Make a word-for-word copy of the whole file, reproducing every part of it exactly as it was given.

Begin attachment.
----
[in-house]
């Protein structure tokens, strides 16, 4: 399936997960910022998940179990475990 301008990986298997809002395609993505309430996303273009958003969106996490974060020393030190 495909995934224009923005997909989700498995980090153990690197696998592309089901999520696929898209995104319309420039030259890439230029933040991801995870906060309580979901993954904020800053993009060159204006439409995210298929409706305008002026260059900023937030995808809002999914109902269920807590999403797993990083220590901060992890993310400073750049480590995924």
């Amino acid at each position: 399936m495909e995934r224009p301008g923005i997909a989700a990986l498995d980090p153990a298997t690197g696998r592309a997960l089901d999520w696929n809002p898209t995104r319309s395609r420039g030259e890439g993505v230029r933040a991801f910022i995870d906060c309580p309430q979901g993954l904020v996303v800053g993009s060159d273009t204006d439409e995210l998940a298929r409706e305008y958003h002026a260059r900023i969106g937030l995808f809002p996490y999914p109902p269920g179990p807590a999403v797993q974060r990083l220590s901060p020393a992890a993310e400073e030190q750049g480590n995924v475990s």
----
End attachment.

[in-house]
């Protein structure tokens, strides 16, 4: 399936997960910022998940179990475990 301008990986298997809002395609993505309430996303273009958003969106996490974060020393030190 495909995934224009923005997909989700498995980090153990690197696998592309089901999520696929898209995104319309420039030259890439230029933040991801995870906060309580979901993954904020800053993009060159204006439409995210298929409706305008002026260059900023937030995808809002999914109902269920807590999403797993990083220590901060992890993310400073750049480590995924």
């Amino acid at each position: 399936m495909e995934r224009p301008g923005i997909a989700a990986l498995d980090p153990a298997t690197g696998r592309a997960l089901d999520w696929n809002p898209t995104r319309s395609r420039g030259e890439g993505v230029r933040a991801f910022i995870d906060c309580p309430q979901g993954l904020v996303v800053g993009s060159d273009t204006d439409e995210l998940a298929r409706e305008y958003h002026a260059r900023i969106g937030l995808f809002p996490y999914p109902p269920g179990p807590a999403v797993q974060r990083l220590s901060p020393a992890a993310e400073e030190q750049g480590n995924v475990s």